Organ shortage thorny

In this country there remains a serious shortage of human organs such as kidneys for transplantation.

Despite informational efforts aimed at encouraging people to designate themselves as organ donors, many healthy organs go to people’s graves instead of helping to save or better someone else’s life.

More than 114,000 people in this country are on waiting lists.

On June 25, the Wall Street Journal focused on “How can we provide better incentives to organ donors?” by way of a conversation involving three individuals with wide-ranging knowledge of the organ shortage and suggestions about how it might be addressed.

However, that conversation also delved into concerns and differences of opinion that make those purported solutions not as clear-cut as they might seem to be.

One of those interviewed, a doctor and fellow at the American Enterprise Institute and the beneficiary of two kidney donations, said she believes that the only solution is compensation for potential organ donors.

Meanwhile, another, a professor of public health in New York and author of a book on the organ shortage crisis in America, contends that the concept of living donation is the key. Pointing out that about 100,000 of the people needing organs need a kidney, he said a way is needed for getting people to care about the plight of those on dialysis and opt to give up one of their kidneys. People can live healthy lives with only one.

The third person, a top official of the New England agency that coordinates organ and tissue donation in six states and Bermuda, said that beyond increased donation, authorizations through donor registries and surrogate permission, and utilizing technologies to repair and transplant previously non-transplantable organs, nonfinancial incentives ought to be considered.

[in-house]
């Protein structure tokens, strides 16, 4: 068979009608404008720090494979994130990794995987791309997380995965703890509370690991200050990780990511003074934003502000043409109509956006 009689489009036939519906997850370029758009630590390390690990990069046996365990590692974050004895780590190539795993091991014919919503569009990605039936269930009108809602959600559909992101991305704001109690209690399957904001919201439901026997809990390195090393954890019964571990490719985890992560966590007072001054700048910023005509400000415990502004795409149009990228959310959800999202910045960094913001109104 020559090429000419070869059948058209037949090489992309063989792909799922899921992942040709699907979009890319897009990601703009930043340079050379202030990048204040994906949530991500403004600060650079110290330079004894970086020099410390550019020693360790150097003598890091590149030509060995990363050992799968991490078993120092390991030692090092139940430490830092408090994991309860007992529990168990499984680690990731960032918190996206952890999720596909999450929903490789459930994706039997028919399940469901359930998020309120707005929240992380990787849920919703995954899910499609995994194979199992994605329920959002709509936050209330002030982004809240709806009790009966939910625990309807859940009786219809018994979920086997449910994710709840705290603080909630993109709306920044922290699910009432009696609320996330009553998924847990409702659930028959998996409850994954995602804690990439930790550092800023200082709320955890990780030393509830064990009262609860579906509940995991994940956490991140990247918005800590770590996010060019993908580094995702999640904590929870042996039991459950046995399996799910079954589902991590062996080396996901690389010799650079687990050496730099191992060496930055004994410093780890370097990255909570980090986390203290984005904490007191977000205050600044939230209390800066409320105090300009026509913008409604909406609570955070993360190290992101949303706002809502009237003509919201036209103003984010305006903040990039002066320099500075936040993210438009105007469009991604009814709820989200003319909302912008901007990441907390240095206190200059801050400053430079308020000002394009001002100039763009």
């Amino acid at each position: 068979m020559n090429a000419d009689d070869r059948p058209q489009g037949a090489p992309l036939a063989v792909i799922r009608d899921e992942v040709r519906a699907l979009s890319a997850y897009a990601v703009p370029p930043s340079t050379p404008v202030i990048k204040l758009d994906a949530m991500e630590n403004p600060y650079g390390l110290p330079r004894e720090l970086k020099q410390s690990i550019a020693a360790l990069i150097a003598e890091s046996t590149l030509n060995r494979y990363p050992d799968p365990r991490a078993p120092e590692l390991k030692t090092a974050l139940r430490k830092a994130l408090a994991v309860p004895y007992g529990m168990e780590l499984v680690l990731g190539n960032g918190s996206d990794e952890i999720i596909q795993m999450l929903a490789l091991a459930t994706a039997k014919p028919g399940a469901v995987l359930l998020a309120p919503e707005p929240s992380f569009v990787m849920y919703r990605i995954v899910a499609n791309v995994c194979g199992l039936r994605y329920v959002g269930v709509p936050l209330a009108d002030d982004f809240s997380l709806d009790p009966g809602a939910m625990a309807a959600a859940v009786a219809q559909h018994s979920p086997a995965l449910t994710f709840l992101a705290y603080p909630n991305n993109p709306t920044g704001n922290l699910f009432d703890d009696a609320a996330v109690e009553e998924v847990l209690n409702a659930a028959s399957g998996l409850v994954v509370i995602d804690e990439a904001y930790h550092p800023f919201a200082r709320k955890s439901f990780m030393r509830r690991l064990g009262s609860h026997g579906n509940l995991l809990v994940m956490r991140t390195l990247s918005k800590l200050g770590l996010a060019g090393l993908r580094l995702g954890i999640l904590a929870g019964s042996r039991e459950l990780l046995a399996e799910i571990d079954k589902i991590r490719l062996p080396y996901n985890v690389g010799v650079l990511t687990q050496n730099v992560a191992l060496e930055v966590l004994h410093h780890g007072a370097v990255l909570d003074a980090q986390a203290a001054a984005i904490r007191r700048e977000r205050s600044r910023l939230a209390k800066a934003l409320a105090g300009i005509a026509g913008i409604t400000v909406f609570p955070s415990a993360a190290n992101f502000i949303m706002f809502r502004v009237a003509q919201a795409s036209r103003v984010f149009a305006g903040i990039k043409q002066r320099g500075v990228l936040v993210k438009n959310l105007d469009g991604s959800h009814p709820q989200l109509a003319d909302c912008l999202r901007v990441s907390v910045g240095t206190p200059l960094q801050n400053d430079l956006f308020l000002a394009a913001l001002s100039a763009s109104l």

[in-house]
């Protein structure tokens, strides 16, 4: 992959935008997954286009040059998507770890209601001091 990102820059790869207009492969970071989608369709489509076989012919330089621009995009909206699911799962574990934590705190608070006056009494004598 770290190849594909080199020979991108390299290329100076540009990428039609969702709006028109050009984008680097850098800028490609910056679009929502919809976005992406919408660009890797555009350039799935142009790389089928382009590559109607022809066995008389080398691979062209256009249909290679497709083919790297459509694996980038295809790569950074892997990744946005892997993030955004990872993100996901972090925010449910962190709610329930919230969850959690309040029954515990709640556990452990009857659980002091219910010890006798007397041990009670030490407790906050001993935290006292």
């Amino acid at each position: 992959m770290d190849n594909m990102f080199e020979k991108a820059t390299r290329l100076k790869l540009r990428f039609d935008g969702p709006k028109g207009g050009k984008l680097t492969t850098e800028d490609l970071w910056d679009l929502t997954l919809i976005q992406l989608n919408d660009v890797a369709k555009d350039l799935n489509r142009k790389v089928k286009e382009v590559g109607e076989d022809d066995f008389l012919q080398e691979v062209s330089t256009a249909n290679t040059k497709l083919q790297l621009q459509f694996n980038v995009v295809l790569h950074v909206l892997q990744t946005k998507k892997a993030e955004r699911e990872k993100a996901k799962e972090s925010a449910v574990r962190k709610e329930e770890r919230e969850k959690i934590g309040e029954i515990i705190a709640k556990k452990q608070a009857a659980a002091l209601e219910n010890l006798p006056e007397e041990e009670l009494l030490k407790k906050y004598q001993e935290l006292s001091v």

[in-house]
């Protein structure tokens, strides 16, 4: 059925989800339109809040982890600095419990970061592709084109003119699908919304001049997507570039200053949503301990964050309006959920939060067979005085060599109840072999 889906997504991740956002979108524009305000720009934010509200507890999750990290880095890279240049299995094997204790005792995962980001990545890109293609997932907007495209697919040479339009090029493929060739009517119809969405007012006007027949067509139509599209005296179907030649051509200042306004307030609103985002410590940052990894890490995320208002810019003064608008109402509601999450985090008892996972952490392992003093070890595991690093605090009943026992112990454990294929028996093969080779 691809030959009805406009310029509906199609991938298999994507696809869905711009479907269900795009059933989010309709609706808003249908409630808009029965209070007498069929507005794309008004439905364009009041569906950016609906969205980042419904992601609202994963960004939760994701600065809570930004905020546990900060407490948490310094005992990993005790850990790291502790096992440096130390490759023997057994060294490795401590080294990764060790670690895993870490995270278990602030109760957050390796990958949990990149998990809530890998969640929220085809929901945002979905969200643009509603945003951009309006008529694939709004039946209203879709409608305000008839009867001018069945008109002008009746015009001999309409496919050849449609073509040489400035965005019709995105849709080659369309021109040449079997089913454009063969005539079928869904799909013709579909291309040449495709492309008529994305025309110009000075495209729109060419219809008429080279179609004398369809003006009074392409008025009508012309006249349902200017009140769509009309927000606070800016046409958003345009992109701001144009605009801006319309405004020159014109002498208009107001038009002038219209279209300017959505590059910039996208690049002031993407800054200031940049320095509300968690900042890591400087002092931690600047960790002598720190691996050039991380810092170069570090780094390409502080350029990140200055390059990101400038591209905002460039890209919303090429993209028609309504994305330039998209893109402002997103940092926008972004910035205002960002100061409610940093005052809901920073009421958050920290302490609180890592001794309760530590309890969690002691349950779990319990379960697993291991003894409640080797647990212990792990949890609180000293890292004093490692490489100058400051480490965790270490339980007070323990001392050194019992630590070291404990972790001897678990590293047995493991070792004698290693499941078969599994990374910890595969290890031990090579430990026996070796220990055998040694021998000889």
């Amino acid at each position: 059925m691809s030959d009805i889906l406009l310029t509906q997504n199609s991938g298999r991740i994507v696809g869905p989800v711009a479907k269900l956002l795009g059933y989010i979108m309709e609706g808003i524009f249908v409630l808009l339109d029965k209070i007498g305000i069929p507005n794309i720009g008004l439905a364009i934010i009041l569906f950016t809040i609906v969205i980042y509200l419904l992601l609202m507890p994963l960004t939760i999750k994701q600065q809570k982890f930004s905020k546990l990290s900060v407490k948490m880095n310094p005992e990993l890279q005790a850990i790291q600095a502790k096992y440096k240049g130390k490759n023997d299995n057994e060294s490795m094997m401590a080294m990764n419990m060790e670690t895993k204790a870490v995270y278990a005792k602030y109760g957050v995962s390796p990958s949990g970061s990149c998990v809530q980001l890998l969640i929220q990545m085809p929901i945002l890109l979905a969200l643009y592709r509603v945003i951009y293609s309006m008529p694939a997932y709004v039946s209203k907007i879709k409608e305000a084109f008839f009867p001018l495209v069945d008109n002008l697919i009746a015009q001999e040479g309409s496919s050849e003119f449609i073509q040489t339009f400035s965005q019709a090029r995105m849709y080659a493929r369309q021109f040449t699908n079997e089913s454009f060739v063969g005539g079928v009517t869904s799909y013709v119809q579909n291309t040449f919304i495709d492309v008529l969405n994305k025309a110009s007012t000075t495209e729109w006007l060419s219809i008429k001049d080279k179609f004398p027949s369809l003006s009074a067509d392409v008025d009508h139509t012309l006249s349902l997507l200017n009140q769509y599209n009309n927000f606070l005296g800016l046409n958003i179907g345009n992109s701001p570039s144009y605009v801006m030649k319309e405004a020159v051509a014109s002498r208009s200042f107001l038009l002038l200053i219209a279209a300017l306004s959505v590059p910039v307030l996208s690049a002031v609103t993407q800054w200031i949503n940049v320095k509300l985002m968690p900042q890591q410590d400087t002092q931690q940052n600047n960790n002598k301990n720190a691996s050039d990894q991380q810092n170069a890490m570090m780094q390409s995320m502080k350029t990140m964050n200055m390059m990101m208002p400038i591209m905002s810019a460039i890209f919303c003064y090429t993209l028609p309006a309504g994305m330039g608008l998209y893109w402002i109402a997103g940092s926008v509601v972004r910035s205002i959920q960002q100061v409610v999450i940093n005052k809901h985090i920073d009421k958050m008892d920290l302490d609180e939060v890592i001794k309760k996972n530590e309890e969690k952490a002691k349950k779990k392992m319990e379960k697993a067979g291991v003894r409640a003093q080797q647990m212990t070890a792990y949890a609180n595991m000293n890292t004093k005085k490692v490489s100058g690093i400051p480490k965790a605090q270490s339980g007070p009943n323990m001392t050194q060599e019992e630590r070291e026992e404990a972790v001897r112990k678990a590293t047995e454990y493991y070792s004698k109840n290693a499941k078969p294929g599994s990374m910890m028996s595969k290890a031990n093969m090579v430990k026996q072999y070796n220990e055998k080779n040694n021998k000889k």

She said one such incentive could be reciprocity; if a person registered as a donor, he or she would receive priority as a transplant candidate if the need would arise. But should a person more immediately in need or who’s been on an in-need list for a long time really be bypassed?

Discussion centered on questions such as whether a person’s ability to donate, for example, a kidney should entitle him or her to comprehensive health-care coverage forever or for some limited period of time. Who would make that decision?

Noted during the conversation was that the potential problem with lump-sum cash for a living donor is that it could attract desperate, impulsive people who might later regret having donated an organ.

There wasn’t agreement about the option of imminent-death donation, which would involve removal of an organ such as a kidney from someone who, for example, has a non-survivable brain injury. However, there was belief expressed that ethically supportable paths exist for making such donations available.

Perhaps some positive developments could be forthcoming from pilot programs. One such program, underway at UCLA, allows living donors to donate a kidney ahead of time in the name of a family member or friend expected to require a kidney transplant in the future, to prioritize the intended recipient later on.

The Journal-organized conversation made clear that organ donation is an issue requiring much more thought plus open-mindedness, and a willingness to experiment with new awareness initiatives and additional well-thought-out incentives.